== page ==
The Estate Agents (Professional Conduct) Regulations 2008 set out the standard of conduct expected of agents and agents' representatives in their day-to-day dealings with clients (sellers and landlords) and consumers (buyers and tenants).
They are in addition to the obligations set out under legislation such as the:
- Estate Agents Act 1980
- Sale of Land Act 1962
- Residential Tenancies Act 1997
- Retail Leases Act 2003
- Australian Consumer Law and Fair Trading Act 2012.
Estate agents and agents’ representatives must:
- know the relevant legislation and laws
- minimise disputes with clients
- have complaint and dispute resolution procedures and advise clients and consumers about these procedures
- follow their client’s lawful instructions, except if it would not be good estate agency practice
- act in their client’s best interests, except if it would be unlawful, unreasonable, improper or against their client’s instructions
- disclose to their client any personal or commercial relationship they have with a supplier, if they recommend that supplier
- act fairly and honestly and to the best of their knowledge and ability
- exercise skill, care and diligence in performing their functions
- complete all work for a client as soon as reasonably possible
- immediately inform a seller if, contrary to the contract, a deposit is not received for a sale
- promptly notify a landlord of any breach of a tenancy agreement, unless instructed otherwise by a landlord in writing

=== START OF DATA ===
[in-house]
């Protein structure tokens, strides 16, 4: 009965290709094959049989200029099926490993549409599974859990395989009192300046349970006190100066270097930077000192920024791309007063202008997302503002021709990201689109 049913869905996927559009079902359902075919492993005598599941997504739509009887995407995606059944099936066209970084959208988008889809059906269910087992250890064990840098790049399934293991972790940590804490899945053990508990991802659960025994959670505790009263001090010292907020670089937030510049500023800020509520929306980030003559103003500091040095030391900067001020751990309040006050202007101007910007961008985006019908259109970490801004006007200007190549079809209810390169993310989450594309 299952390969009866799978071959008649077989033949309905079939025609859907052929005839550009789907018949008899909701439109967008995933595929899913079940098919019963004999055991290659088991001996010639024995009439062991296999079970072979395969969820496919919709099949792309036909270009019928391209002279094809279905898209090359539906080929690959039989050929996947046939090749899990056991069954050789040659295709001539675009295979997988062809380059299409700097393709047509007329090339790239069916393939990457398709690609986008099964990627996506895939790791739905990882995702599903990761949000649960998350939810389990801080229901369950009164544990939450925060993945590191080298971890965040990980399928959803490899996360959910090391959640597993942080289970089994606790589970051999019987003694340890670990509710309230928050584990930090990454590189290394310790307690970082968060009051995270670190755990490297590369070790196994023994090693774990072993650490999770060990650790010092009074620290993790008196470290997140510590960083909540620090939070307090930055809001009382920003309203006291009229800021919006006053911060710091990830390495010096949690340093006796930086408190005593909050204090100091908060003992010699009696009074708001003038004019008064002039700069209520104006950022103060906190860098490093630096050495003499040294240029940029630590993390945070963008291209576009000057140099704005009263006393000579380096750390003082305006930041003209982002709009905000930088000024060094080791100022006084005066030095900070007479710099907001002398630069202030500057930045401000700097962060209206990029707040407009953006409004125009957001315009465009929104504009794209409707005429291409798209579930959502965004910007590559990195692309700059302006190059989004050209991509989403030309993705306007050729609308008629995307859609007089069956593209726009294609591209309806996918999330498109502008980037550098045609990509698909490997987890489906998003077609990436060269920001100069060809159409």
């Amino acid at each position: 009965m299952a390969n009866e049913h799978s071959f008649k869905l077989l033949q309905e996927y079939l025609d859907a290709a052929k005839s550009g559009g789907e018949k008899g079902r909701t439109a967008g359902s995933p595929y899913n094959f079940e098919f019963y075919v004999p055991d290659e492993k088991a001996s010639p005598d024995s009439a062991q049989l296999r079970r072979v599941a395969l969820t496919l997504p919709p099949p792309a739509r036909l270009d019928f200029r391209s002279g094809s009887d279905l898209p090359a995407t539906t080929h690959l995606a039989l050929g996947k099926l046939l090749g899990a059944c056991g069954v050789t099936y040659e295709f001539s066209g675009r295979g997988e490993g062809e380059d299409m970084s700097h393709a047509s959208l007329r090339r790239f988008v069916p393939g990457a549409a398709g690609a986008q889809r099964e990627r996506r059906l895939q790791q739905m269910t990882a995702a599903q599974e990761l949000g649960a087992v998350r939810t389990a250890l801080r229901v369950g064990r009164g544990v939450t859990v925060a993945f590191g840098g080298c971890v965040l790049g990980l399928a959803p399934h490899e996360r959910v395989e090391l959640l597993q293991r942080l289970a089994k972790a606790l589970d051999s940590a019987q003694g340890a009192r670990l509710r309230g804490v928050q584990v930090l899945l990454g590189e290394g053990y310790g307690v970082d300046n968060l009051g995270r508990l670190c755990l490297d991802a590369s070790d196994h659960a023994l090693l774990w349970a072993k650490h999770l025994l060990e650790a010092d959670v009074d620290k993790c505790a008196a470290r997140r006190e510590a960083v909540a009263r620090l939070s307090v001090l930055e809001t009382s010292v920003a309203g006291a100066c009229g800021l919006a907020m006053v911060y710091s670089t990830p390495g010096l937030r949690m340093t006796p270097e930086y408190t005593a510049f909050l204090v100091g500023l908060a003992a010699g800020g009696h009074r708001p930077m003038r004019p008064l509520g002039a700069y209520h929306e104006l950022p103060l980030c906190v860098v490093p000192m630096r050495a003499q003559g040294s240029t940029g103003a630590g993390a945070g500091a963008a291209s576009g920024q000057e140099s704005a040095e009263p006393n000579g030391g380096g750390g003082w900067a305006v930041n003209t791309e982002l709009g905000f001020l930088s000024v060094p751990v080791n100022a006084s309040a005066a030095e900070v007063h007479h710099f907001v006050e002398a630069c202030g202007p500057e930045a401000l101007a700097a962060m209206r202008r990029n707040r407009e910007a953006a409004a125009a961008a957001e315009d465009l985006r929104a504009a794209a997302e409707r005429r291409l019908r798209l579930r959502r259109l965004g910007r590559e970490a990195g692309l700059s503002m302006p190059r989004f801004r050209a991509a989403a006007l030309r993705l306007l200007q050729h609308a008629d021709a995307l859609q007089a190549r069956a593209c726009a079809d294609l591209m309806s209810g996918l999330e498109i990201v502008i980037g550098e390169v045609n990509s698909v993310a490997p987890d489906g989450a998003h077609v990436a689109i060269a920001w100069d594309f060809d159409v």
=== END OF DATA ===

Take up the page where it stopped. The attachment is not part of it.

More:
- make all reasonable enquiries to ascertain information relevant to a transaction
- provide all verbal and written offers to a client, unless instructed otherwise by a client in writing.
Estate agents and agents’ representatives must not:
- use or disclose confidential information they obtain while acting for a client, unless authorised by the client or required by law to do so
- induce a client to enter into an agency authority that may lead to commission being paid to more than one estate agent, without first giving them written advice of the possible consequences
- put their interests in conflict with those of their client by acting for another person
- accept commission from both a client and a consumer for the same transaction
- induce a person to breach any contract
- engage in conduct that is unprofessional or detrimental to the estate agency industry
- convey bids made after a property has been knocked down at a public auction, unless a contract is not signed.
For information on the penalties for breaches, view our Penalties - Estate agents page.
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